Plans to further restrict access to over-the-counter medicines

Bath and North East Somerset Clinical Commissioning Group is raising awareness of a national survey from NHS England and NHS Clinical Commissioners.

Locally the NHS spends approximately £935,000 on prescriptions for medicines which can be purchased over the counter from a pharmacy and other outlets such as supermarkets. These prescriptions include items for self-limiting, minor health conditions which will often clear up of their own accord or that the patient can treat themselves by buying over-the-counter medicines, sometimes at a lower cost than that which would be incurred by the NHS.

By reducing spend on treating conditions that are self-limiting or which lend themselves to self-care, these resources can be used for other higher priority areas that have a greater impact for patients, support improvements in services.  Some of the items included as part of the consultation are also of low clinical effectiveness but which represent a high cost to the NHS.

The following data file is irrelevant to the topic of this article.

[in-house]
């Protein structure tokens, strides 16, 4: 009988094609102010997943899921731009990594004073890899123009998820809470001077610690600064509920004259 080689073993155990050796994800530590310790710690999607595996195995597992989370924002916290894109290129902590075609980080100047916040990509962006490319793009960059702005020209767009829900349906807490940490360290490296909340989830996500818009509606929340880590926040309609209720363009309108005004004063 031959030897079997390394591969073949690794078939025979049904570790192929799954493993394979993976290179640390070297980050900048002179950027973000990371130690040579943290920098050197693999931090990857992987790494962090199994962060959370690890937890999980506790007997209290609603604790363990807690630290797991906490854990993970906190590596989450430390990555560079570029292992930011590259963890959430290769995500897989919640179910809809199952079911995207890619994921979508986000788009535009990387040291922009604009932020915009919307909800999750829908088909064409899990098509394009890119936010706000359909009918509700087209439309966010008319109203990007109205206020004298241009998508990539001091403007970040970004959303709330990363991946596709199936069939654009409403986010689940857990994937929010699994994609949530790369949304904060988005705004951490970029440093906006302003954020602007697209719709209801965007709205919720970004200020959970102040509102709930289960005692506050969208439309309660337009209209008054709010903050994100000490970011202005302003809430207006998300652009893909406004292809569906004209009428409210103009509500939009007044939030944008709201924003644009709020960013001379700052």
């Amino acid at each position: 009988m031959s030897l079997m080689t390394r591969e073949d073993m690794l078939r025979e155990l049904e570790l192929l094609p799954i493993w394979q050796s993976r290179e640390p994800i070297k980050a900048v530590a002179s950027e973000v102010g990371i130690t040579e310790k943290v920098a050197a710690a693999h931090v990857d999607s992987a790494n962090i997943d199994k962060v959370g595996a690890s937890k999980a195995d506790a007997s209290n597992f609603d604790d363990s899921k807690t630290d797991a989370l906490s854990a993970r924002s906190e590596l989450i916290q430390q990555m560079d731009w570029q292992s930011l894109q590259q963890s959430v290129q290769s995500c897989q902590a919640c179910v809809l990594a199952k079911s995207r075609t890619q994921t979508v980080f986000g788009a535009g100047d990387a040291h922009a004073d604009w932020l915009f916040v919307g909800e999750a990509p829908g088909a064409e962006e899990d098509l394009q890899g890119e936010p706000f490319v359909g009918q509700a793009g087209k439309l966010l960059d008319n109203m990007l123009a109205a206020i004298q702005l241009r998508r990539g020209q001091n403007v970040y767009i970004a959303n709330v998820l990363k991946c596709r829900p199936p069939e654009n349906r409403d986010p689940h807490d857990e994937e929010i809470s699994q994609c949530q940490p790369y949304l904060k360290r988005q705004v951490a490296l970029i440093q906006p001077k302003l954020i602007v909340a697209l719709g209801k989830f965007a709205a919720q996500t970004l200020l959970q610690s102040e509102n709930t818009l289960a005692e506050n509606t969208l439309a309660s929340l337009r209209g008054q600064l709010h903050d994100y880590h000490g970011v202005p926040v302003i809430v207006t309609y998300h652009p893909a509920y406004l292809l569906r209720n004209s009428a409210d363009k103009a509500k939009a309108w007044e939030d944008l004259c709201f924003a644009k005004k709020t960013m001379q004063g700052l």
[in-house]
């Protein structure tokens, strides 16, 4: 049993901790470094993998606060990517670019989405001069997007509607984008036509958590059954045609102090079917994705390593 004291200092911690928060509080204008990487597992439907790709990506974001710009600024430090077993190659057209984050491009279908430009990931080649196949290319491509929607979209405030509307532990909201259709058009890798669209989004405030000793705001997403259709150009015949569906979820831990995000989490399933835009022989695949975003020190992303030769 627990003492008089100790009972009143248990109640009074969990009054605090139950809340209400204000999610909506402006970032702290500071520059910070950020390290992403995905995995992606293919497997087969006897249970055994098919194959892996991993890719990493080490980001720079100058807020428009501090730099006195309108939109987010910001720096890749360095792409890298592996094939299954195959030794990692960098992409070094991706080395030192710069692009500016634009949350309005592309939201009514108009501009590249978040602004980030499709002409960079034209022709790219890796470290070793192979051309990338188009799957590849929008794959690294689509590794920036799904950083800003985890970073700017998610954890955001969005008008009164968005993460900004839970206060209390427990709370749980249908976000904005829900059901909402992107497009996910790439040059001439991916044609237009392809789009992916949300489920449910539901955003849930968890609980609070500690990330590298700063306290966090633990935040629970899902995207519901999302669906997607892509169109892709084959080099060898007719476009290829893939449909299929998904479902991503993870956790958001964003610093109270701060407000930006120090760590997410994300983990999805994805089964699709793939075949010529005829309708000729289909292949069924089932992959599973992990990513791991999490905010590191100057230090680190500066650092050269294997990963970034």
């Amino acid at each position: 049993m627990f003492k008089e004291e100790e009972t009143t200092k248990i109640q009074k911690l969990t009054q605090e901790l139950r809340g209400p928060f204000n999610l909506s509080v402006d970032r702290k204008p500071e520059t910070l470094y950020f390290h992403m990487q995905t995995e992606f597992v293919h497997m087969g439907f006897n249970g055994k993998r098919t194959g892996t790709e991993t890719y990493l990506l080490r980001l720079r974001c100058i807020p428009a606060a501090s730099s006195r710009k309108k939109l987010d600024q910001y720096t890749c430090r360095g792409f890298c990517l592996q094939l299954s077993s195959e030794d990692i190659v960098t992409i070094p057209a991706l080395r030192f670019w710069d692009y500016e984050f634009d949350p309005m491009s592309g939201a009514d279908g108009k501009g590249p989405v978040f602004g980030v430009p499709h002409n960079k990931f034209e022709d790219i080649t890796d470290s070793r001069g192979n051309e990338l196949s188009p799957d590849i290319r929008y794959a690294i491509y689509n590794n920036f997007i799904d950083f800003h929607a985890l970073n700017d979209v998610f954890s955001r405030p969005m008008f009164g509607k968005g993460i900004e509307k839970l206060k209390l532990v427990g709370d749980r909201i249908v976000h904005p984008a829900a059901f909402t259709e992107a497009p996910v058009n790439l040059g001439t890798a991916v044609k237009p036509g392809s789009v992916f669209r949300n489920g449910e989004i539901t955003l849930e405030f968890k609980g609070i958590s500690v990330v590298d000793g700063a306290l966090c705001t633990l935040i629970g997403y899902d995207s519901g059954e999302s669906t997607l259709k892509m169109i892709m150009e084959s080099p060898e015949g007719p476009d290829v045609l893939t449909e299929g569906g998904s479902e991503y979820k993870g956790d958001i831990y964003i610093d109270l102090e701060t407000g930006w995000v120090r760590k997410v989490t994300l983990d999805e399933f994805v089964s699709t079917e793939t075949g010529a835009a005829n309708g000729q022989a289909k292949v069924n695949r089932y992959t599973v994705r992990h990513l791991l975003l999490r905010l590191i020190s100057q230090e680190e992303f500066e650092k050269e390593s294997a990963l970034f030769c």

The survey asks for feedback about medications used to treat 33 minor, self-limiting health conditions. These medications have been selected as they may be considered low priority for NHS funding and it is proposed that they should not be routinely prescribed in GP practices.

In Bath and North East Somerset we have already reviewed our prescribing policy for two types over-the-counter medicines (painkillers and hay fever medicines) when they are used to treat short-term minor ailments. Following consultation, we are advising GPs not to prescribe these medicines – when used for short-term, minor ailments such as mild hay fever, headaches, coughs and colds.

We are encouraging everyone to feed back on the national survey by following this link here. The national consultation closes on 14 March 2018.